Why Does My Vagina Taste Salty?

brown wooden spoon

There’s really no one-size-fits-all answer to this question, as a healthy vagina can have a wide range of flavors. For the most part, however, it tastes natural and neutral, with hints of sweat and body odor.

That being said, food and alcohol can definitely impact this taste and smell, as can tobacco.

Food

Most women’s vaginas do a pretty good job of keeping their bacteria status quo, which means that they can smell and taste salty, bitter, metallic or sour. And that’s totally normal!

In fact, the only time that your vulva should smell or taste funky is when something has disrupted its natural pH balance. That’s why it’s best to leave the feminine washes and sprays on the shelf — they may mask or deodorize for a little while, but they can also upend your body’s natural bacterial status quo and invite in more bad bacteria than usual.

If you’re noticing that your vulva is tasting funky or stinky, it might be a sign of an infection like bacterial vaginosis, trichomoniasis, or yeast. Talk to your doctor about the problem so that they can figure out what’s going on and treat the underlying issue. Then you’ll be back to your healthy vulva’s natural aroma and flavor in no time!

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Alcohol

Your vagina normally smells mild and sweet — think of the scent of a fresh hibiscus. But it’s important to note when that changes, because it could be a sign of a yeast infection, which requires immediate treatment. Yeast infections can be caused by hormones, antibiotics, certain cleansers or anything else that throws off the gentle balance of bacteria and fungus in your vulva.

The foods you eat can have an impact on the taste and smell of your hoo-hah, too. Pineapple isn’t the only thing that can make your vulva taste a little tangy, but asparagus, spicy food and excessive sweating might also change its flavor.

Alcohol and tobacco aren’t good for your vulva in any way, but they can have an especially negative effect on its odor and taste. That’s because they both increase perspiration, and the resulting sweat can make your coochie feel salty or even sour. Plus, the toxins in booze and cigarettes can alter your natural body odor and cause your vulva to smell unpleasant. That’s why it’s important to avoid them.

Tobacco

A healthy vulva secretes different fluids to clean, lubricate and support the body. And those fluids can vary in flavor and smell, depending on your diet and other factors like a change in laundry detergent or bath soap.

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The vagina is self-cleaning and normally keeps bacteria at bay, as long as you’re keeping up with your hygiene. But if you neglect the area, it can develop unpleasant odors and tastes. And if you’re smoking, the tar and chemicals from tobacco can add a salty taste or stale smell.

Many of us think that our vulva is supposed to taste like roses or be totally tasteless, but a wide range of flavors are normal for the area. It’s also common for the taste of the vulva to fluctuate throughout the month, because hormones cause changes in pH.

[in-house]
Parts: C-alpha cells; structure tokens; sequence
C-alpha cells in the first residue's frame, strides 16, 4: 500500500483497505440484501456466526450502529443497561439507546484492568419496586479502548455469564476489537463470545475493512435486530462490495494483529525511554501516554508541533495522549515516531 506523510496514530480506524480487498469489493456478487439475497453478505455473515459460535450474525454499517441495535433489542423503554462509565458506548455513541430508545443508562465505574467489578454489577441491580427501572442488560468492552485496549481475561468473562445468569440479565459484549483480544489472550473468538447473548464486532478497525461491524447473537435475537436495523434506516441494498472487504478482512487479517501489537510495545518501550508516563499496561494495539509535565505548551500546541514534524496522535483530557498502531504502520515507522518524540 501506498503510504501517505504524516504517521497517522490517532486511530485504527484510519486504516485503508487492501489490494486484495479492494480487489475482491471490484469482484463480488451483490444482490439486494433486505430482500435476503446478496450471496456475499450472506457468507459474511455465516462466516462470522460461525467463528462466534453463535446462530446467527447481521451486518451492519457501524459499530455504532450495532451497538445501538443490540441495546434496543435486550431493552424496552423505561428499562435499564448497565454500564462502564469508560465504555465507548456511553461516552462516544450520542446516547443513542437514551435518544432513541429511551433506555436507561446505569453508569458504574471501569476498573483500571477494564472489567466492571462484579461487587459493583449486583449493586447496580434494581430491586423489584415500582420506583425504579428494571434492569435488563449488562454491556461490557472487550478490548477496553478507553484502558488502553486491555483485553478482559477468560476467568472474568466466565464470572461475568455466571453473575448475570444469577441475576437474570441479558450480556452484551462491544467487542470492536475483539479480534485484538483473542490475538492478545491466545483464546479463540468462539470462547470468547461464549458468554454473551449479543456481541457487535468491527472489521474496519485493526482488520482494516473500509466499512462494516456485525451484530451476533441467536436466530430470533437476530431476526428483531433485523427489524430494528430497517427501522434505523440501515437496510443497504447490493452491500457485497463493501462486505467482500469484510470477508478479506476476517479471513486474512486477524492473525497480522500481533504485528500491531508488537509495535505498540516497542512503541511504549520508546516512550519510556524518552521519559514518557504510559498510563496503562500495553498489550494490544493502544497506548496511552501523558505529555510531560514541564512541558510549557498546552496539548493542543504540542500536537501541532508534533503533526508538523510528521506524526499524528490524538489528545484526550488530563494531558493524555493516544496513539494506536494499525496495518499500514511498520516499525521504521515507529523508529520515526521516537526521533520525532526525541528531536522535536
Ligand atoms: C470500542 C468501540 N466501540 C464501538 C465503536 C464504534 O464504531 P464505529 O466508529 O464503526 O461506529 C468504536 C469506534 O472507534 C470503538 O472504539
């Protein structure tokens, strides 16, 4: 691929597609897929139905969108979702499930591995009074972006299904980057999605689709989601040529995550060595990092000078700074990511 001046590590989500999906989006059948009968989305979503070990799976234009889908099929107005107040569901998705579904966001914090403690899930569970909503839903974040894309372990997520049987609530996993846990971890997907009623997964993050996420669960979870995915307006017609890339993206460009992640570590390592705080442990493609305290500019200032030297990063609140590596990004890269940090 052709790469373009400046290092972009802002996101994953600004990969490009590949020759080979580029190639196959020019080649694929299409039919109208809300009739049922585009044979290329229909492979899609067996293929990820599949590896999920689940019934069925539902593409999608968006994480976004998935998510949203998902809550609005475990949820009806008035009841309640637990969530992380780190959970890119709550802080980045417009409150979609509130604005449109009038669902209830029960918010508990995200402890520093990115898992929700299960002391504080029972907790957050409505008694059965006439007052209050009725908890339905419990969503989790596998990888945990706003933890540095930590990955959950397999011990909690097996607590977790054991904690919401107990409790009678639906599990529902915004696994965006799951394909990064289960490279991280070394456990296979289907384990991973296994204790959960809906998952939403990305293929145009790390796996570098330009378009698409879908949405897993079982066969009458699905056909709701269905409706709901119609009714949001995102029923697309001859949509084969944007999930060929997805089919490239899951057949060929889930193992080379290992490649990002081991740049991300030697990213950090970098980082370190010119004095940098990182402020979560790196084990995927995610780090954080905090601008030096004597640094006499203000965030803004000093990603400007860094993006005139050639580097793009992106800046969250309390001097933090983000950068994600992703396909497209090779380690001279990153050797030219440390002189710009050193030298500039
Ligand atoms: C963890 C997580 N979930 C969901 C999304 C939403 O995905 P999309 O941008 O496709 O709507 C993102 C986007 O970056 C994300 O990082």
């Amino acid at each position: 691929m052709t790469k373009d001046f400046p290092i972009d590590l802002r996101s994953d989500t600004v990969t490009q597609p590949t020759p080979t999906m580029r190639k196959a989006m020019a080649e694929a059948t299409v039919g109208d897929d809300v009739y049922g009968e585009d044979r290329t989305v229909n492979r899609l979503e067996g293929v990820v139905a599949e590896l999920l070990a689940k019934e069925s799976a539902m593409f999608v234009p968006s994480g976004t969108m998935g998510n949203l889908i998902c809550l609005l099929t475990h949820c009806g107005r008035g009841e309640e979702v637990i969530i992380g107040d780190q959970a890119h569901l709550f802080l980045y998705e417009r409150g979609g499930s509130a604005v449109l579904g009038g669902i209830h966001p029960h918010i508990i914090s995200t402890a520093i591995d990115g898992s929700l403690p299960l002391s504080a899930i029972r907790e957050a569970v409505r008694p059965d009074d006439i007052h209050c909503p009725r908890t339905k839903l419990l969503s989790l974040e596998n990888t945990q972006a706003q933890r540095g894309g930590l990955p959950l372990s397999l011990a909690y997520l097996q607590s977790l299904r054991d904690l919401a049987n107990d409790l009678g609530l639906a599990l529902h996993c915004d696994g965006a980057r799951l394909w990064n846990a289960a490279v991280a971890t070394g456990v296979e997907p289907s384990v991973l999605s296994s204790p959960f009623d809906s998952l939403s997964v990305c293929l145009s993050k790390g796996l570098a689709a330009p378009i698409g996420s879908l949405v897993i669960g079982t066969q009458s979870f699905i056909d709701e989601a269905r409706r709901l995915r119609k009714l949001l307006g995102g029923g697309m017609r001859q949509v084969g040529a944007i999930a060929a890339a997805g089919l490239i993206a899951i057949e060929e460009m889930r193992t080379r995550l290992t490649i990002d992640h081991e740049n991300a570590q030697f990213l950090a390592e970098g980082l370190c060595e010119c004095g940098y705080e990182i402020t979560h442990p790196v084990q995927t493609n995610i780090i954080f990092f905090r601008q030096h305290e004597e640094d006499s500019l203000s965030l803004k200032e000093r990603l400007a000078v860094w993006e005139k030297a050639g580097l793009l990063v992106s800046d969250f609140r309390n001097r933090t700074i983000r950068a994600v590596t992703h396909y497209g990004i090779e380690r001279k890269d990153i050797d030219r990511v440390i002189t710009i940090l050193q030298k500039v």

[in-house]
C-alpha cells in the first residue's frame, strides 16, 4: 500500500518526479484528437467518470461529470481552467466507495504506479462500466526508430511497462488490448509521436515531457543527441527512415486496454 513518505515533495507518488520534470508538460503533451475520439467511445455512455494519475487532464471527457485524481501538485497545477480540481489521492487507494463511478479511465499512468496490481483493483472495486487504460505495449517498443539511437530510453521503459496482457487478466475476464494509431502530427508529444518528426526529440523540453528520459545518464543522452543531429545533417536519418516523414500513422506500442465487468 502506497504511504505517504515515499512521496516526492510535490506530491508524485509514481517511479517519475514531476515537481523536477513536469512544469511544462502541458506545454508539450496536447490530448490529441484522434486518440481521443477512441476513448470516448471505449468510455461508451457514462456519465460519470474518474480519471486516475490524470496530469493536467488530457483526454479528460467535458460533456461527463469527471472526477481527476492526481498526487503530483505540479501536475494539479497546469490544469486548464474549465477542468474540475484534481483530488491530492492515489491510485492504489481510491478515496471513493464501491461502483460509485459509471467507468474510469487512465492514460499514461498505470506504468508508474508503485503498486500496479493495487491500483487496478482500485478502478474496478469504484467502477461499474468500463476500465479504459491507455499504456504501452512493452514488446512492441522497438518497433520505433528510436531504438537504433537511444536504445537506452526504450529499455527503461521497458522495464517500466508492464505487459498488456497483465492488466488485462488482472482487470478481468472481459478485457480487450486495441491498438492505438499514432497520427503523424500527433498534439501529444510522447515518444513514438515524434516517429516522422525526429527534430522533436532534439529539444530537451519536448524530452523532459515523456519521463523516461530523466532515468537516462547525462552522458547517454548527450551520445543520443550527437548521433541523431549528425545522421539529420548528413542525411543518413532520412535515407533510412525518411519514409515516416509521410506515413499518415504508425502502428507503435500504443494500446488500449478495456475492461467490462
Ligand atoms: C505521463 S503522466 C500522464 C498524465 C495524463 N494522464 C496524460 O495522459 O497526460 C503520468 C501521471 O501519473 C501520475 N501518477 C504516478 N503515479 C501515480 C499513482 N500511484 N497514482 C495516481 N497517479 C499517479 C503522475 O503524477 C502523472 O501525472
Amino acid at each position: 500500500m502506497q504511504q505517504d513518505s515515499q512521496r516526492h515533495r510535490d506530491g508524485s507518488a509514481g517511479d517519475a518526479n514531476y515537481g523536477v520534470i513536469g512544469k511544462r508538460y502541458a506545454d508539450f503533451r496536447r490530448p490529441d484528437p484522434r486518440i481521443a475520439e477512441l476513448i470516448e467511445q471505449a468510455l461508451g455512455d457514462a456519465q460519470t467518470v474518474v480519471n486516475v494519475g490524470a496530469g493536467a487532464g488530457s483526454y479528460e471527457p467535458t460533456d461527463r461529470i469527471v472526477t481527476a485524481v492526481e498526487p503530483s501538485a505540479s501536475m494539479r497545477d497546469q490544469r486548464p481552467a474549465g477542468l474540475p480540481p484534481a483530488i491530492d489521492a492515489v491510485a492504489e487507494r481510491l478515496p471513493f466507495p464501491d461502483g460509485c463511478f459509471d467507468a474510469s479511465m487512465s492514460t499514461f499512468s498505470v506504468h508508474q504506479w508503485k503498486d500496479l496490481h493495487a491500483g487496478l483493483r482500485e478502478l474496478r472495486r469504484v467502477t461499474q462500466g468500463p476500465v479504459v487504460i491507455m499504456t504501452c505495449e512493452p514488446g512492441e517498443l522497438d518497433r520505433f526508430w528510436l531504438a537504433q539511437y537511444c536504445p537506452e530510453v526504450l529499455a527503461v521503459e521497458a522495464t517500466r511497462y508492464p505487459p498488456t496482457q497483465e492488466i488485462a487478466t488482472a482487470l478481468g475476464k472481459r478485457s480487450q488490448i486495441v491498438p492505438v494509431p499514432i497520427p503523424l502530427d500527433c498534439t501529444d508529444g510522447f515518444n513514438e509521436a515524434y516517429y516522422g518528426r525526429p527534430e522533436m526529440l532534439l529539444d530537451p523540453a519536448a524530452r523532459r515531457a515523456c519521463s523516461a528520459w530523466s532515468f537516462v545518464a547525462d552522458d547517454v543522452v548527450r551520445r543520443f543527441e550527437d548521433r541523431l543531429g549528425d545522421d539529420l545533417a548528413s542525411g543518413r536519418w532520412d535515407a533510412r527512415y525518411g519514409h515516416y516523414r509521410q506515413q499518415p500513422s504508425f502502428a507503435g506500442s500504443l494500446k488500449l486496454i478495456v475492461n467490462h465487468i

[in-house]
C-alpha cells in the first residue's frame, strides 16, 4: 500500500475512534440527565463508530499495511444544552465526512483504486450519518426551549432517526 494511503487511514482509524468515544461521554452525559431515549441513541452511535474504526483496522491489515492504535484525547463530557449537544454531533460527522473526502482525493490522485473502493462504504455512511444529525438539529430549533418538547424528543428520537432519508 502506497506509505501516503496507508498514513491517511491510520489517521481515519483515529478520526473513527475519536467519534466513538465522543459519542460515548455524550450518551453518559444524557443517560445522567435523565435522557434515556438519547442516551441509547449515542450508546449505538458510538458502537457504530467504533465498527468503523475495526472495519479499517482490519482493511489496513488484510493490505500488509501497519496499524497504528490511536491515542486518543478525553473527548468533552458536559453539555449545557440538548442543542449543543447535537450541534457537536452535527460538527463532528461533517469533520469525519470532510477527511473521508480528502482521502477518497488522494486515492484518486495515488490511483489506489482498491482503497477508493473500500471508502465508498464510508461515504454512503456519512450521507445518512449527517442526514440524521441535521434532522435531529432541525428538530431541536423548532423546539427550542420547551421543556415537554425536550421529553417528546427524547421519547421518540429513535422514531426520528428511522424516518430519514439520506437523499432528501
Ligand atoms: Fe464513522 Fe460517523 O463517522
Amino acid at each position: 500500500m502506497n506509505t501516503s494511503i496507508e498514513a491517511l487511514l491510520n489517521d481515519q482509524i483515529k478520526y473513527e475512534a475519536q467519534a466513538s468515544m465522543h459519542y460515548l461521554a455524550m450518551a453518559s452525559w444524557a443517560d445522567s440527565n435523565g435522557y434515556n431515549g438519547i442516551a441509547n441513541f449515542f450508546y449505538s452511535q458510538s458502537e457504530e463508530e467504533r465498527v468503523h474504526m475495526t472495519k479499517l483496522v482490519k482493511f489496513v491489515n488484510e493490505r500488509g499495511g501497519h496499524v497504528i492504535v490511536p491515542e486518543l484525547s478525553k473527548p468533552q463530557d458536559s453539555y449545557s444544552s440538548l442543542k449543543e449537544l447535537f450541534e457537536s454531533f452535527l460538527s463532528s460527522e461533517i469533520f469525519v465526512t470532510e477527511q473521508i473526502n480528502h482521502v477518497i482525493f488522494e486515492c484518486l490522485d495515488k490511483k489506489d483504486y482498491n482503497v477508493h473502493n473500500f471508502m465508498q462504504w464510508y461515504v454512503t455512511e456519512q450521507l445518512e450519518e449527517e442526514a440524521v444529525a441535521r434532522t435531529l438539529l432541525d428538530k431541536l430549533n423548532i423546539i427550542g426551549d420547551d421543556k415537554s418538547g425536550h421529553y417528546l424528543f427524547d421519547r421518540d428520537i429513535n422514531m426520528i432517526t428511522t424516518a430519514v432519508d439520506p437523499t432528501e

Hormones

A healthy vagina secretes fluids to clean itself, lubricate and move through the monthly cycle. Those fluids can have a salty, musky or sweet taste depending on what you eat, your hormone levels and how often you wash the area.

Your vaginal flora, the bacteria that live there, also have different tastes. Lactobacillus produces lactic acid and has a sour taste, streptococcus gives off a salty flavor and staphylococcus has a musky, bitter or metallic taste. Candida has a slight yeasty taste and Gardnerella has an ammonia-like smell.

The best thing you can do to change the taste of your vagina is to keep it clean and dry. Avoid using fragranced washes or lotions and wear loose cotton underwear, especially during sex. It’s also a good idea to avoid scented sex toys and to use non-porous lubricants that won’t allow bacteria to grow in them, especially since certain lubes can fuel bad bacteria.

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Remember, the vagina is a self-cleaning machine that’s designed to help maintain a balanced pH. Anything that upsets that balance can result in an off taste or odor. If that happens, it’s important to talk to a doctor or nurse about any potential causes and treat them accordingly.

Sweat

The vulva has a natural, musky taste, though that flavor can change due to health or personal habits. For instance, a woman might notice that her vulva tastes differently during her menstrual cycle, or when she’s pregnant.

Some foods can also affect the taste and smell of your vulva, including asparagus, spicy foods, or excessive alcohol consumption. If you’re noticing a new smell or taste down there, it’s best to consult with a doctor. They can help you determine whether an infection or hygiene issue may be causing it.

Of course, it’s difficult to describe the taste or smell of your vulva to someone else. It’s not something that can be easily communicated, despite how much we romanticize it in erotica. Luckily, many people have opened up about the taste and smell of their own vulva in order to help others understand. Here are some of the more common descriptions:

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